TM: No, I don’t think so – the media would love us to all believe that, it feeds on fear, and is constantly looking to spread the illusion of distrust so that consumers turn to it for a kind of fake truth. I hear a lot of media talk here about the ‘blitz spirit’, about how British society was more unified during the war in the ’40s. I largely suspect that’s bullshit, and some terrible things happened when the lights were out, there was looting, people cheated on departed lovers and so on. When I’m writing about distrust I’m not saying that it’s a new thing, or a futuristic thing – to be honest it’s sometimes just a plot device! – but more that it’s there, and our media and culture likes to amplify it, to separate and alienate us, to make us better, competing consumers. Consumerism doesn’t work well if everyone trusts each other, it only works if we feel the need to compete with our neighbours, friends, even families.

—-from Sense of Wonder

On the way home from the store with a bag of Miller High Life.

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Over 99 Billion Served

Over 99 Billion Served - but no more.

Over 99 Billion Served – but no more.

There is a joke in Dallas… it goes like this, “Whenever you ask someone for directions, they always start ‘Get on Beltline…’.” And it’s true.

I live a handful of short blocks north of Beltline, so I know that endless loop well. Less than a mile to the West, on Beltline, of course, is was a McDonald’s. I have been in that place exactly once, when we first moved in, before our internet and water was hooked up. I went in there for coffee and wifi.

Now when my kids were little, we went to McDonald’s (and various other fast-food emporiums) all the time. Not for the food, per se, but for the ball pits and climbing tunnels. My kids were connoisseurs of fast-food ball pits. They would sit around at home discussing the comparative merits of all the local McDonald’s vs. Burger King. They would arrive at a decision and off we would go. When driving long distances they would spot a unique climbing structure out the speeding windows and we would have to stop. Candy would walk to another place, any place, and get food – she could not stand McDonald’s… no matter how fun the ball pit was.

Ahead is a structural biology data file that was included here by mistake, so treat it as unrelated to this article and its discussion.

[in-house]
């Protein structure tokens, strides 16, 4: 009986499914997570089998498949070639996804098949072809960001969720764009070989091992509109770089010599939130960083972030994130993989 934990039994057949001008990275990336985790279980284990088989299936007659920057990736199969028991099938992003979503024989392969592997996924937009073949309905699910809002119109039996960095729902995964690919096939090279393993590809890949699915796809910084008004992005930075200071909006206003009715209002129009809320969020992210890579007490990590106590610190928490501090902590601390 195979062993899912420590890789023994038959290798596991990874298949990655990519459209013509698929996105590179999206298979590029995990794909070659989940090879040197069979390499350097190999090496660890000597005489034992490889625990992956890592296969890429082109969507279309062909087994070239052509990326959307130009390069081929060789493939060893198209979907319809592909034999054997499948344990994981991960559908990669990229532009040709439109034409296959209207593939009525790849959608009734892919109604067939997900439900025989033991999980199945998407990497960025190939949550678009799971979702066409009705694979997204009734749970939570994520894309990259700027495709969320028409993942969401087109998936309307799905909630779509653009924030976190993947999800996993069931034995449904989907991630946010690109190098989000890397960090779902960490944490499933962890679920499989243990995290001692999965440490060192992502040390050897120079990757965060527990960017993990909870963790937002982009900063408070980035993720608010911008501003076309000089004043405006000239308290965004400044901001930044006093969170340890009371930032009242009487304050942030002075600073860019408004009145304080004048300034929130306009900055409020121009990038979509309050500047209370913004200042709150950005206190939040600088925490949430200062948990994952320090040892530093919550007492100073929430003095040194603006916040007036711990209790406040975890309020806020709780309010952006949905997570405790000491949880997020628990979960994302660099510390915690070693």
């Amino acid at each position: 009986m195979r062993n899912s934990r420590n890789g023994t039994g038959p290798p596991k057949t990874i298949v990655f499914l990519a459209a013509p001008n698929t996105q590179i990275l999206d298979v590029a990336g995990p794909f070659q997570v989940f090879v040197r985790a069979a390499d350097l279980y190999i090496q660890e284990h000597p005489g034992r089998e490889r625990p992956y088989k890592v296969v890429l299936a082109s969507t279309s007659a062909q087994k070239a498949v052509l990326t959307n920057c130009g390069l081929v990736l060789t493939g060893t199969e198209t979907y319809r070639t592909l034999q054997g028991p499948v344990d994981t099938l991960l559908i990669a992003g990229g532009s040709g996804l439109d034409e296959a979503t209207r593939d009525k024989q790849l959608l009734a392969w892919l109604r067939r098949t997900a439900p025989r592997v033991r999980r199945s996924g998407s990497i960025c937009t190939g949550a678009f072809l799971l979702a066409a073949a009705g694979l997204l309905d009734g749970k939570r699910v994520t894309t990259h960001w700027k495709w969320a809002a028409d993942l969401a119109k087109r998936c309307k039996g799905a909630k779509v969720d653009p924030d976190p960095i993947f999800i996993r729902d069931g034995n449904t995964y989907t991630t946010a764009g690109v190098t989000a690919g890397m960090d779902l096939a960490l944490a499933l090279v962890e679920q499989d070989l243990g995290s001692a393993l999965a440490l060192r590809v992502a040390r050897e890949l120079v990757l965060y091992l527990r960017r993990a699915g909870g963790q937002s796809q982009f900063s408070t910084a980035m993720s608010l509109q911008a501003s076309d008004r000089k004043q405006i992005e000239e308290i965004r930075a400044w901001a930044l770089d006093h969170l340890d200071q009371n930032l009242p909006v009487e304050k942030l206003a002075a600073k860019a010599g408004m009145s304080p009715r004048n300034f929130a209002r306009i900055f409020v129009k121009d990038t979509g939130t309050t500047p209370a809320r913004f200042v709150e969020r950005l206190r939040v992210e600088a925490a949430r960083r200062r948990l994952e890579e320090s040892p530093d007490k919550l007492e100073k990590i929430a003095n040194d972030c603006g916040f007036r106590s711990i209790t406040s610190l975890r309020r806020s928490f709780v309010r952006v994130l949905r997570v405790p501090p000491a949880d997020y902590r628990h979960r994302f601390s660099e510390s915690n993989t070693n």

But the kids had outgrown all that before we moved here. Shame, because that McDonald’s had a really nice climbing structure in a huge glass enclosure out front. (Google Maps Streetview from before the demolition). At any rate, I had no reason to go there and had only been there that once.

Still, though, I drove or biked past it at least twice a day for years and years and it had blended into the daily background of my life.

Then, one day, coming home from work, it was gone. There was nothing there except a pile of rubble.

Plastic tunnels and ball pit netting, bulldozed and torn asunder.

Plastic tunnels and ball pit netting, bulldozed and torn asunder.

It was a shock. There were the plastic tunnels all bulldozed and torn asunder. It was like finding a body in the yard – like someone you knew slightly had died. Of course, the neighborhood email list went into a frenzy of indignation and fear – nobody knew what had happened.

Of course, this is Dallas (or at least a suburb), and nothing is allowed to rest for long. The rubble was gone in a couple days and already, concrete is being poured. I assume it will be another McDonald’s – probably bigger and better.

But I bet the food will be the same.

There is another Dallas joke. “There are only two seasons in Dallas, Football and Construction.”

Kids on the Pool

One of my favorite things to do in the city, the Patio Sessions, has started up again. These are small free concerts held on Thursday evenings, in front of the Winspear Opera House in the Arts District. I’ve been to a few of these and written about them before.

The performer sets up at the corner of a large rectangular reflecting pool. The water flows slowly over a field of perfectly level and even black stone – at a depth of maybe a quarter of an inch. The spectators sit on grassy areas, paved sections, or concrete steps around this pool to watch and listen. High overhead, giant aluminum louvers provide some shade from the sun before it falls below. There’s a pop-up bar, food trucks, and a new coffee pavilion. With the surrounding buildings glowing in the setting sun (there are five Pritzker Prize winning architects represented here) it is an amazingly picturesque spot.

The only downside is that expanse of wafer-thin water is a magnet for little kids. Now, I like kids as much as the next guy, but they are noisy and distracting. The pack of rugrats cavorting on the reflecting pool diverts attention from the music. Plus I am bothered by their parents that wander around with that smug, “look at my spawn” half-smile of pride. This would all be cool – except that there is a concert going on.

But, I will admit, they are pretty cute.

Kids on the reflecting pool at the Patio Sessions, Dallas, Texas (click to enlarge)

Kids on the reflecting pool at the Patio Sessions, Dallas, Texas
(click to enlarge)